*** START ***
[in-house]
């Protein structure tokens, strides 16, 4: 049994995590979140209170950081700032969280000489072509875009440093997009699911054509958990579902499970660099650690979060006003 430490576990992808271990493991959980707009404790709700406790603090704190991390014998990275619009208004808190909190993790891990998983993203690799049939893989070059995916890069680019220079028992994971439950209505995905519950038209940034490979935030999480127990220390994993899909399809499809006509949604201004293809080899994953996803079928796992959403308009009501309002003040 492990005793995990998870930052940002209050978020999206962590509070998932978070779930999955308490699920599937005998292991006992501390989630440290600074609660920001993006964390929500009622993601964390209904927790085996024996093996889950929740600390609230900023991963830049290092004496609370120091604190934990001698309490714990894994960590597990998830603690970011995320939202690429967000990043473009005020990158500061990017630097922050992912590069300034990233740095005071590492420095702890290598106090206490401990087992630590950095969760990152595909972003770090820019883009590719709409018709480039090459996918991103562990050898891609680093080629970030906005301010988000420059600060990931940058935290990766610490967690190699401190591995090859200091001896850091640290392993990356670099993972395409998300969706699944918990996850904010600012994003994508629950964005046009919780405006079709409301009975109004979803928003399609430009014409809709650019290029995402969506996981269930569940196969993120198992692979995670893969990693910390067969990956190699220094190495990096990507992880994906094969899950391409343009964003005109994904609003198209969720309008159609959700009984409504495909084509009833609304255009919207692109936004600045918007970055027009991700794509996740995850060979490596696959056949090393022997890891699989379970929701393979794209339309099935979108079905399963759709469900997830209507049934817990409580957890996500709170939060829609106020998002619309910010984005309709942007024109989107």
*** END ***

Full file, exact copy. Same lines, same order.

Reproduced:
[in-house]
């Protein structure tokens, strides 16, 4: 049994995590979140209170950081700032969280000489072509875009440093997009699911054509958990579902499970660099650690979060006003 430490576990992808271990493991959980707009404790709700406790603090704190991390014998990275619009208004808190909190993790891990998983993203690799049939893989070059995916890069680019220079028992994971439950209505995905519950038209940034490979935030999480127990220390994993899909399809499809006509949604201004293809080899994953996803079928796992959403308009009501309002003040 492990005793995990998870930052940002209050978020999206962590509070998932978070779930999955308490699920599937005998292991006992501390989630440290600074609660920001993006964390929500009622993601964390209904927790085996024996093996889950929740600390609230900023991963830049290092004496609370120091604190934990001698309490714990894994960590597990998830603690970011995320939202690429967000990043473009005020990158500061990017630097922050992912590069300034990233740095005071590492420095702890290598106090206490401990087992630590950095969760990152595909972003770090820019883009590719709409018709480039090459996918991103562990050898891609680093080629970030906005301010988000420059600060990931940058935290990766610490967690190699401190591995090859200091001896850091640290392993990356670099993972395409998300969706699944918990996850904010600012994003994508629950964005046009919780405006079709409301009975109004979803928003399609430009014409809709650019290029995402969506996981269930569940196969993120198992692979995670893969990693910390067969990956190699220094190495990096990507992880994906094969899950391409343009964003005109994904609003198209969720309008159609959700009984409504495909084509009833609304255009919207692109936004600045918007970055027009991700794509996740995850060979490596696959056949090393022997890891699989379970929701393979794209339309099935979108079905399963759709469900997830209507049934817990409580957890996500709170939060829609106020998002619309910010984005309709942007024109989107």